For the purpose of this study, “Confucian heritage culture” will refer to cultures originating in countries categorized as “Confucian Asia'' in the Global Leadership and Organizational Behavior Effectiveness (GLOBE) project (2020), which categorizes countries based on societal values and behaviours deemed desirable in general. These countries include China, Hong Kong, Japan, Singapore, South Korea, and Taiwan. Also included in this definition will be Vietnam, as Vietnam is frequently associated with Confucian heritage culture (Weiming, 2019), despite that it is notably missing from GLOBE’s data. This study will not address the debate on whether Taiwan and Hong Kong are truly individual countries separate from China, and will follow GLOBE’s lead in establishing them as separate entities for cultural consideration.

If you decide to volunteer for this study, your participation will consist of a 1-hour focus group consisting of 3-5 participants, which will take place via videoconference (Zoom and/or GoogleMeet). After participating in a focus group, you may be asked to take part in a one-on-one follow-up interview via video conference (Zoom and/or GoogleMeet), and/or submit a previously used lesson plan and/or sample assignment/task given to students as artifacts for review and analysis. During the focus group interview you will be asked questions about your current practices when working in an online learning environment with students who come from Confucian heritage cultures, as well as your views and opinions around the needs of students from Confucian heritage cultures. With your permission, I would like to record these interviews to ensure accurate transcription and analysis. Any information made public will remain anonymous and only my professor and I will have access to the data collected containing any individually identifiable data. All individually identifiable data will be destroyed upon completion of the study.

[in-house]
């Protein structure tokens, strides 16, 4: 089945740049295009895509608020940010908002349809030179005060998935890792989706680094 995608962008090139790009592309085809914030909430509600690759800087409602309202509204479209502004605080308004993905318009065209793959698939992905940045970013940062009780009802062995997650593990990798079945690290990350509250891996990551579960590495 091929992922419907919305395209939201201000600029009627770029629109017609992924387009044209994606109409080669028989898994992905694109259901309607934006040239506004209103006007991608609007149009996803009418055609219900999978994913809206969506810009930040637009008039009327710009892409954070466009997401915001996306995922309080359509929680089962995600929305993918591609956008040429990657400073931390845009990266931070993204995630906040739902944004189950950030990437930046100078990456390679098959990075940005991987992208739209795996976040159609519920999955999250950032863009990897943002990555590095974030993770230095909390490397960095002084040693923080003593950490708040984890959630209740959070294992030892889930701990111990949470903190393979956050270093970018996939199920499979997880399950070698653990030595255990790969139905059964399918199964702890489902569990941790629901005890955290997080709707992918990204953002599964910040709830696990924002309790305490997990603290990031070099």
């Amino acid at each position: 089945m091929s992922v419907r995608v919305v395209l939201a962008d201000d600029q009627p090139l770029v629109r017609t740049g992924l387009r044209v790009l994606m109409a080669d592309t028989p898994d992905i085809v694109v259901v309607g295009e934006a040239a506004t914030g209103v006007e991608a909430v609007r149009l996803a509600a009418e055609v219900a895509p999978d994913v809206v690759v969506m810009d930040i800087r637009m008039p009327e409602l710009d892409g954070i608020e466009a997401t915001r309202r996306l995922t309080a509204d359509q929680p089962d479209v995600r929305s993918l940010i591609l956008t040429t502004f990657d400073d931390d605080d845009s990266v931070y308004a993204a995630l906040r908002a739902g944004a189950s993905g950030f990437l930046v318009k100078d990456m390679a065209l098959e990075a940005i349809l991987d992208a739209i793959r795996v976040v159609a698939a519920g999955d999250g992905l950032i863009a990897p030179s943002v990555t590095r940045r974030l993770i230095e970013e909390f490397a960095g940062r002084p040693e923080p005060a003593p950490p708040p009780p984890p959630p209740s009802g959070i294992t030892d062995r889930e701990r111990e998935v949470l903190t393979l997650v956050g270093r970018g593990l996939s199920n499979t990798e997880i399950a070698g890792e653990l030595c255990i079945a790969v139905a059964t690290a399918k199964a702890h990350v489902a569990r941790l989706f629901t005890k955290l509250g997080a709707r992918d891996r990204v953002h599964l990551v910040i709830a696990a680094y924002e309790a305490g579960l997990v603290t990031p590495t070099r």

This study has been reviewed and received ethics clearance through the Institutional Review Board, Niagara University's research ethics board.

If you would like to participate, or you require additional information to assist you in reaching a decision about participation, please do not hesitate to contact me at jportelance@mail.niagara.edu. You may also contact my supervisor at eay@niagara.edu.

References
Global Leadership and Organizational Behavior Effectiveness. (2020). Confucian Asia. Global Leadership and Organizational Behavior Effectiveness Project. https://globeproject.com/results/clusters/confucian-asia?menu=cluster#cluster
Weiming, T. (2019). Confucianism. Encyclopedia Britannica. https://www.britannica.com/topic/Confucianism

 

Research Project: Teaching of grammar in ESL classrooms - Now closed, with thanks to the participants

I am faculty at York University conducting research exploring the teaching of grammar in ESL classrooms.   Specifically, I am carrying out a study that examines how ESL teachers are prepared and supported in developing the skills and expertise need to effectively teach grammar to adults in the ESL classroom. The goal is to inform TESOL Programs, employers and professional associations in creating more effective teacher education and professional development for classroom teachers.

In this study, you will be asked to complete an online questionnaire that will take approximately 20 minutes, and you will be invited for a follow up interview if you would like to share more information. All data collected in this study are confidential and no personal information will be shared. In appreciation of your time, we offer a draw for a $50 gift card after completing the survey and an individual $25 gift card in thanks for participating in a follow up interview.

If you would like to participate, please review the consent form and complete the survey. If you’d like more information, don’t hesitate to contact me at antvaleo@yorku.ca .

Dr. Antonella Valeo
Associate Professor, ESL & Applied Linguistics